Terminix offers $87 million settlement to Delaware family sickened by pesticide

The corporate parent of Terminix has reached a tentative agreement to pay $87 million to a Wilmington family sickened by dangerous pesticides at a vacation condominium in the U.S. Virgin Islands.

That is on top of $3 million the company already has paid, an amount equal to its insurance deductible, according to an earnings report filed Thursday by ServiceMaster Global Holdings Inc. of Memphis, Tenn. The company's insurance carriers also have paid the family an amount not disclosed in the filing.

Stephen Esmond became paralyzed in March 2015 soon after checking into a condo on St. John that was located above another unit in which Terminix exterminators had sprayed an odorless neurotoxin called methyl bromide. His teenage sons were hit hard as well, and remained in critical condition for weeks after the exposure.

Their mother, dentist Theresa Devine, fared better and was discharged soon after the exposure. The family was airlifted to Philadelphia hospitals for treatment.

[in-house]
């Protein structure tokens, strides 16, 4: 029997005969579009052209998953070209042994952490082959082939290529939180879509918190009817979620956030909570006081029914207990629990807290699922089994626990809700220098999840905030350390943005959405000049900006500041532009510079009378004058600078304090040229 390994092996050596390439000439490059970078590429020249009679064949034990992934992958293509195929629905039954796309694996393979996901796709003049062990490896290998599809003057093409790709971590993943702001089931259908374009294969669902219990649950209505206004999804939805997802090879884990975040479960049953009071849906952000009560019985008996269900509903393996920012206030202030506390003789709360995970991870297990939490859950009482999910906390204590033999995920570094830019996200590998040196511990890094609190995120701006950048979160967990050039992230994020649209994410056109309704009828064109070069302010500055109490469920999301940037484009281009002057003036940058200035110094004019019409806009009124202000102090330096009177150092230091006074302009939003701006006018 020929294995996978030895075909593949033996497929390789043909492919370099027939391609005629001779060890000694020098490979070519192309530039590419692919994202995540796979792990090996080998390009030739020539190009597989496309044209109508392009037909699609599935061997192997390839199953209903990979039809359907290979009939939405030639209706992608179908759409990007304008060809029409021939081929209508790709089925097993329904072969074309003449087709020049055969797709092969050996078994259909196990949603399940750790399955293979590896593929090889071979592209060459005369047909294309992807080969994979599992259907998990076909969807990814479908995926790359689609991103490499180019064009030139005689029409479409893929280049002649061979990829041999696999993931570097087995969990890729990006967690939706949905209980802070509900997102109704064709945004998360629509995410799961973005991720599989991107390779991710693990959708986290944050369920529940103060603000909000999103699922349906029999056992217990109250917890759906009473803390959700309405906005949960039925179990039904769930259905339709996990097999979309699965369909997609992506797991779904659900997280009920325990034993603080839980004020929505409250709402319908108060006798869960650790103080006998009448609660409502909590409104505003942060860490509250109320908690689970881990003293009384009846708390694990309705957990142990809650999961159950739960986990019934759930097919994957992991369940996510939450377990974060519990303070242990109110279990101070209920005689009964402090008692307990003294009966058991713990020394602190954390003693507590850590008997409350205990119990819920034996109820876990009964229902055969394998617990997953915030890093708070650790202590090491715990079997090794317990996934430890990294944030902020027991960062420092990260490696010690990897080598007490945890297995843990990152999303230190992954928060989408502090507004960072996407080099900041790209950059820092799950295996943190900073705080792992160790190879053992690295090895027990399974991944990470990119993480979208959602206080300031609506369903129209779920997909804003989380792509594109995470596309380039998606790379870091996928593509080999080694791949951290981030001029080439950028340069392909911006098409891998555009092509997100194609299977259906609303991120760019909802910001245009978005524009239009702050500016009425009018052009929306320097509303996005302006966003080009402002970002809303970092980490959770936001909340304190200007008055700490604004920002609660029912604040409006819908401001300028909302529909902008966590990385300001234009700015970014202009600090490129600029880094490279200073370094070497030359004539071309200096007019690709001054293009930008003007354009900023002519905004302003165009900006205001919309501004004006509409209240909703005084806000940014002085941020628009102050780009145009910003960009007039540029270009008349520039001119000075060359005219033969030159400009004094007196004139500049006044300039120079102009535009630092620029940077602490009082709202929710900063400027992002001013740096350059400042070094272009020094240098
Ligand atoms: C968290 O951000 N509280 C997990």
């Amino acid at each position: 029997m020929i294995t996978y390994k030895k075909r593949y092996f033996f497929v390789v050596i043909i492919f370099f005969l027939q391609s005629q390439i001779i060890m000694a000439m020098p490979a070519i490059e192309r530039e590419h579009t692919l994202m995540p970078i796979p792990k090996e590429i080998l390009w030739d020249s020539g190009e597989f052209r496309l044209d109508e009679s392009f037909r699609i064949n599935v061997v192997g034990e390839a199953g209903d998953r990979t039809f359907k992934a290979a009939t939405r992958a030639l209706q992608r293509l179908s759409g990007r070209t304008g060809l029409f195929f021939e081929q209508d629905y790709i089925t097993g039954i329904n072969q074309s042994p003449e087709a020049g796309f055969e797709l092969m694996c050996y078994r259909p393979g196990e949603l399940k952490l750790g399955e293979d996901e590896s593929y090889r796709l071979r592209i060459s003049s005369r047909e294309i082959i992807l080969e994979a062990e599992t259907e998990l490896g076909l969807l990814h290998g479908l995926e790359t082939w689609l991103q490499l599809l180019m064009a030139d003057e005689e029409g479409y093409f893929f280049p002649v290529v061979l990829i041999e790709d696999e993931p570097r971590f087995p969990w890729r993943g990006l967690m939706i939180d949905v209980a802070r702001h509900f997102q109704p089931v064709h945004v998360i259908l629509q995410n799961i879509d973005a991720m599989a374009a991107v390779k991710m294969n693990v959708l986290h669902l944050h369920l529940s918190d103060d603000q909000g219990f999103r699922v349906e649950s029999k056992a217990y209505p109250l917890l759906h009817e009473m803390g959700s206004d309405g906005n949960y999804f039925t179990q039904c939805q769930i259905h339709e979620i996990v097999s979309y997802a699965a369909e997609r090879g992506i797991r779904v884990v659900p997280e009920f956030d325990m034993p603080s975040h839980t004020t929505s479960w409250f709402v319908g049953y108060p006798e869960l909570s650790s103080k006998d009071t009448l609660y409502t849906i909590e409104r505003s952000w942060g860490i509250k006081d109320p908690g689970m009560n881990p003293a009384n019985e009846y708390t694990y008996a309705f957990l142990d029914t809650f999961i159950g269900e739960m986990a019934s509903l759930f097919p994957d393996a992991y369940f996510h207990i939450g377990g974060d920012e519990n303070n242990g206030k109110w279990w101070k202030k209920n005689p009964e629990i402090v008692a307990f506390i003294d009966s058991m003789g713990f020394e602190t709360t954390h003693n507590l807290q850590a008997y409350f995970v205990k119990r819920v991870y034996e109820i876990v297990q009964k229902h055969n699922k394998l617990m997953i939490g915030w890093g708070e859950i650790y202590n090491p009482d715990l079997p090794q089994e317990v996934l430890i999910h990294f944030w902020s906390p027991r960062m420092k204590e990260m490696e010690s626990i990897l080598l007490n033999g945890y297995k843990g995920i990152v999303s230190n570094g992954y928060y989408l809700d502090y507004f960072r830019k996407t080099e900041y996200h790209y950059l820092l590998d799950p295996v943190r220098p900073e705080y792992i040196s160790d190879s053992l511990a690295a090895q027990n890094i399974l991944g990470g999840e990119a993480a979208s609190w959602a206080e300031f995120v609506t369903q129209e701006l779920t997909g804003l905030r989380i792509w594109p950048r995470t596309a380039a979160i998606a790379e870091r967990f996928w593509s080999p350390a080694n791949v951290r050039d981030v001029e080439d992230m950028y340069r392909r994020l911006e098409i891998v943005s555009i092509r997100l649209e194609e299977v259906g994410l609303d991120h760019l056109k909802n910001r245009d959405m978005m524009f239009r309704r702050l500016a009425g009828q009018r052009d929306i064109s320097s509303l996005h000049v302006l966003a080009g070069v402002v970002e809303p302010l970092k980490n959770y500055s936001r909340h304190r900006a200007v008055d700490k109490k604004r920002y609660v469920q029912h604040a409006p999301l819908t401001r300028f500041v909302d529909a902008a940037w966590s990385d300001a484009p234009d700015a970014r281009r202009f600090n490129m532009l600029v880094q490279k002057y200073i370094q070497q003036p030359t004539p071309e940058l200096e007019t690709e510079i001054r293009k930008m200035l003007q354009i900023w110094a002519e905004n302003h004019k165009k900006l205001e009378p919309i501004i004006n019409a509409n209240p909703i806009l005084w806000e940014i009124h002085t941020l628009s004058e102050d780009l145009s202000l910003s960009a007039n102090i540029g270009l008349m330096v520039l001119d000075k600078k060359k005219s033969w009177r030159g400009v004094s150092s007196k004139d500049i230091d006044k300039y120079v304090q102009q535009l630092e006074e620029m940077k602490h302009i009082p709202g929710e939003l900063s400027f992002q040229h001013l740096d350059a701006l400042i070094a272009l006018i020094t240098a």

Neither the company nor James J. Maron, an attorney who was representing the family, responded to a request for comment Friday.

Last September, the family met Pope Francis during his visit to Philadelphia. At that time, Esmond, an administrator at the Tatnall School in Wilmington, still suffered from tremors, struggled to speak, and had difficulty turning the pages of books, Maron told CNN.

The boys - who had been students and athletes at Tatnall - spent weeks in medically induced comas. They were conscious but could barely move, Maron told CNN last year.

Methyl bromide was banned for indoor residential use in 1984, though some agricultural uses are permitted.

Terminix International USVI and Terminix International Co. L.P., both ServiceMaster subsidiaries, also have entered a plea agreement with the U.S. Department of Justice.

The plea calls for the first subsidiary to pay a fine to the federal government in the range of $800,000 to $5 million, while the second subsidiary would pay a fine in the range of $800,000 to $3 million, according to the ServiceMaster earnings report.

Terminix USVI also agreed to pay $1 million to the U.S. Environmental Protection Agency for the cost of cleaning up the condos. The other subsidiary would make a "community service payment" of $500,000 to $2 million to the National Fish and Wildlife Foundation, the exact amount to be imposed by the court.

tavril@phillynews.com215-854-2430

@TomAvril1